NATO and Georgia: Beyond the Open Door

Publication: Eurasia Daily Monitor Volume: 9 Issue: 101

Georgian President Mikheil Saakashvili and NATO Secretary General Anders Fogh Rasmussen at the NATO summit in Chicago (Source: Civil Georgia)

NATO’s summit on May 20 in Chicago has brought Georgia slightly closer to the “open door” of membership in the Alliance. The Chicago summit’s declaration reaffirms earlier decisions, committing NATO to positive consideration of Georgia’s membership aspirations. The Chicago document reads: “At the 2008 Bucharest Summit we [had] agreed that Georgia will become a member of NATO and we reaffirm all elements of that [and] subsequent decisions. We welcome Georgia’s progress since the Bucharest Summit to meet its Euro-Atlantic aspirations” (NATO Summit Declaration, Chicago, May 20).

The 2008 Bucharest decision – the starting point of Georgia’s road toward accession – read: “NATO welcomes Ukraine’s and Georgia’s Euro-Atlantic aspirations for membership in NATO. We agreed today that these countries will become members of NATO. […] A Membership Action Plan [MAP] is the next step for Ukraine and Georgia on their direct way to membership” (NATO Summit Declaration, Bucharest, April 4, 2008).

However, Germany almost single-handedly vetoed a Georgian MAP at that Bucharest summit and (with some like-minded countries) discouraged re-consideration of the issue in NATO to date. Meanwhile, the Ukrainian government no longer aspires to join the Alliance, having instead re-committed Ukraine to non-bloc status. The German and Ukrainian governments, each in its own way are deferring to Russia in their respective decisions on these issues.

Georgia, de-coupled from Ukraine, is now linked with the Balkan countries aspiring to NATO membership. At the Chicago summit, NATO satisfied Georgia’s request to be grouped officially with the three Balkan aspirant countries. This move equates Georgia with the countries of Southeastern Europe, whose accession to the Alliance seems pre-determined, although the time-frame depends on their performance in meeting the standards.

Underscoring this positive change, NATO held a meeting of the 28 member countries with the four aspirant countries – Georgia, Macedonia, Montenegro and Bosnia-Herzegovina – at the Chicago summit. Keynoting that meeting, US Secretary of State Hillary Clinton declared, “the United States remains deeply committed to the open door policy, and we will keep working with each of them, both bilaterally and through NATO, to help them implement finally the reforms needed to meet the standards for membership.” Reviewing the aspirant countries’ efforts, Clinton placed Georgia at the top of this class (US State Department press release, May 21).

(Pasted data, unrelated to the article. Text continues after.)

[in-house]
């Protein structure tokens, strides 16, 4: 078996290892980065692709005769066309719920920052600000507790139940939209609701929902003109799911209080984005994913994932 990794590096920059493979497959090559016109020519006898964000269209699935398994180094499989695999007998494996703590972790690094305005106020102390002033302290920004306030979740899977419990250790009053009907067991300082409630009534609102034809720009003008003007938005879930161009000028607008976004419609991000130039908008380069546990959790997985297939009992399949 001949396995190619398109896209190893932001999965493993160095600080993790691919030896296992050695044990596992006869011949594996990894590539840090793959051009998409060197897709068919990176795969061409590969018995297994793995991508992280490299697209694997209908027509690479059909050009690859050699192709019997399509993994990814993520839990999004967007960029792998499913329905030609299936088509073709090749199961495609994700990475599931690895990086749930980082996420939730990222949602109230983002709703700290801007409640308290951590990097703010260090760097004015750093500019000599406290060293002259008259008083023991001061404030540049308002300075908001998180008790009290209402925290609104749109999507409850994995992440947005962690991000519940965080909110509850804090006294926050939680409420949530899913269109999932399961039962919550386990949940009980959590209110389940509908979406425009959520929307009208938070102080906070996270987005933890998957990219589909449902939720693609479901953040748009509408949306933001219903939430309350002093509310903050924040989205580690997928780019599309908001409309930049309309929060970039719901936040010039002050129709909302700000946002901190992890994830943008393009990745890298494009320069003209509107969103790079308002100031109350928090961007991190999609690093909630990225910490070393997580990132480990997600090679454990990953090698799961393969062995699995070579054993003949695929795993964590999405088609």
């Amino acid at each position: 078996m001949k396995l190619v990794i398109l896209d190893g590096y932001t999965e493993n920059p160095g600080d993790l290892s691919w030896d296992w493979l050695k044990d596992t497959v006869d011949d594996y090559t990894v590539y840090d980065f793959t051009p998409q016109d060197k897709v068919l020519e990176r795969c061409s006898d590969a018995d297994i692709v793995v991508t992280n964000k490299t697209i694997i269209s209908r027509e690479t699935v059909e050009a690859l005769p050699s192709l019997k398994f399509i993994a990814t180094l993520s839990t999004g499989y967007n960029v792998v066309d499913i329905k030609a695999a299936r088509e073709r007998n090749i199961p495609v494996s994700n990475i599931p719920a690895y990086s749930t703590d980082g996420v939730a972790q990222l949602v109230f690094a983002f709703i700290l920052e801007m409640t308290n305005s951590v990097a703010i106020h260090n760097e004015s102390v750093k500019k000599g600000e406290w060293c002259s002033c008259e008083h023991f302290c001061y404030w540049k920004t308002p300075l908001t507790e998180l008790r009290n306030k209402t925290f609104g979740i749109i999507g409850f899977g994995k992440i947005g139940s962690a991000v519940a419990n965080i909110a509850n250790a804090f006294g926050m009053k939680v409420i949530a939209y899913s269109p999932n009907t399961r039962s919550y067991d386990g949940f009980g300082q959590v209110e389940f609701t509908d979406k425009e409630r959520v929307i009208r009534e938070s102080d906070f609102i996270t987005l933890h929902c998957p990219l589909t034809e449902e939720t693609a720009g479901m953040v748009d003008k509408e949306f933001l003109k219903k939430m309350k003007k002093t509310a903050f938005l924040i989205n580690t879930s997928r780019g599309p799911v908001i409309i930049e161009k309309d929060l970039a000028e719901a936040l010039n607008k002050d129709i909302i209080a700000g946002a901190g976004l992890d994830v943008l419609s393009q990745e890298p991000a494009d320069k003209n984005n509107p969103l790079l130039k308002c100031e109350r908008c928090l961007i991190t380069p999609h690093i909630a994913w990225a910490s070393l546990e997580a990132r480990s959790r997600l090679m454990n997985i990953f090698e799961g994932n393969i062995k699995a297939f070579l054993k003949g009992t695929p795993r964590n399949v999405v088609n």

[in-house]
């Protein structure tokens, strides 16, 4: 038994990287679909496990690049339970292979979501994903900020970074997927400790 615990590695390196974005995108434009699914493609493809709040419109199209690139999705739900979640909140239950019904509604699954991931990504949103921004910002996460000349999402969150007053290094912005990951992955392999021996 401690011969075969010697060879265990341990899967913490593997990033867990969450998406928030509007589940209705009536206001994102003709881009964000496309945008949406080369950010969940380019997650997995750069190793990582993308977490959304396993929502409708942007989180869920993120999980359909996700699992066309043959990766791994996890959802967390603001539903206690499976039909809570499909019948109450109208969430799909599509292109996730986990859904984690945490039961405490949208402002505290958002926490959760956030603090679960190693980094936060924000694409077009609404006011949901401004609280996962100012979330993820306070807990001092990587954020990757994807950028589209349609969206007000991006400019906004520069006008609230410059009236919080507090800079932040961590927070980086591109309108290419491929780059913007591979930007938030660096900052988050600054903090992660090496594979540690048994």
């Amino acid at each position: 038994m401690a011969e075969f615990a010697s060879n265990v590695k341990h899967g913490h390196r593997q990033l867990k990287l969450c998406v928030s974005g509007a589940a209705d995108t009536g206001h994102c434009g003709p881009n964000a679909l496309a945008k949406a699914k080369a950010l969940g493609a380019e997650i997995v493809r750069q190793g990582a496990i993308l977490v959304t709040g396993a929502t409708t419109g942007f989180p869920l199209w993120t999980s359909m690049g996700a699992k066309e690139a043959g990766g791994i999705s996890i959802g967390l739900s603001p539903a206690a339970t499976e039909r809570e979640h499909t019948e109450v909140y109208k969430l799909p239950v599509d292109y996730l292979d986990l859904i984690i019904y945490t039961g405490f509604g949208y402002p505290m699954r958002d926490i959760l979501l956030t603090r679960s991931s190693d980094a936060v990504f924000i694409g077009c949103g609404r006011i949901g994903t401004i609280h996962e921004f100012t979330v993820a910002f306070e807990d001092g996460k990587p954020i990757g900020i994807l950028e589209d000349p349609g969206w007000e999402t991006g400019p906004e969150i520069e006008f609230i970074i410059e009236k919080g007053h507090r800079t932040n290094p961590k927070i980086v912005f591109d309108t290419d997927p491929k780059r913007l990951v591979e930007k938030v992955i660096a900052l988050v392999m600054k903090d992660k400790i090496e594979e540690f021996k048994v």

The United States basically set the tone on Georgia at the Chicago summit. For its part, Germany tried again to lay obstacles into Georgia’s path to NATO’s open door. At the insistence of a German-led group of countries, the Chicago Declaration reaffirmed “all elements” of the Bucharest and subsequent decisions (see above). This seemingly cryptic reference backs up Berlin’s duplicitous position: on one hand, stipulating that MAP is an obligatory stage for Georgia to pass before membership; and on the other hand, rejecting year after year a Georgian MAP. With such tactics, Berlin is inverting MAP’s nature, turning it from a path toward NATO membership (proven during three consecutive enlargement rounds) into its opposite, a tool for blocking that path.

Georgia’s supporters had resisted the “all elements” reference in the run-up to Chicago, but could not block it. The US, some other supporters of Georgia in NATO, and Tbilisi itself take the position that MAP must not be deemed indispensable or obligatory. However desirable in itself, MAP can be substituted by the existing, NATO-approved mechanisms: NATO-Georgia Commission and Annual National Plan (ANP), both operating since 2008. Although initially designed as a partial consolation for the MAP denial, the Commission and ANP can be upgraded to fulfill MAP’s functions in promoting inter-operability and conducting performance reviews.

Thus, NATO’s Chicago summit acknowledged: “The NATO-Georgia Commission and Georgia’s Annual National Program have a central role in supervising the process set in hand at the Bucharest Summit. We welcome Georgia’s progress since the Bucharest Summit to meet its Euro-Atlantic aspirations through its reforms, implementation of its Annual National Program, and active political engagement with the Alliance in the NATO-Georgia Commission. In that context, we have agreed to enhance Georgia’s connectivity with the Alliance, including by further strengthening our political dialogue, practical cooperation, and interoperability with Georgia” (NATO Summit Declaration, Chicago, May 20).

The language could have been more convincing, but the German-led group ruled out any mention of Georgian membership prospects in connection with the NATO-Georgia Commission and ANP. It was also Berlin who blocked the holding of a session of the NATO-Georgia Commission at the Chicago summit. According to the German government, NATO should have held such an event in parallel with a NATO-Russia meeting, if Russian President Vladimir Putin had deigned to attend NATO’s Chicago summit. Absent Putin, however, the German-led group – mostly consisting of NATO under-performers – forced a postponement of the NATO-Georgia Commission meeting.

Such obstructions, however, look like mere rearguard attempts to slow down Georgia’s advance toward NATO’s open door. If NATO maintains the integrity of its Open Door policy, with membership prospects dependent on performance only, and Georgia outperforming the other aspirants, Georgia cannot for long be kept waiting in front of that open door.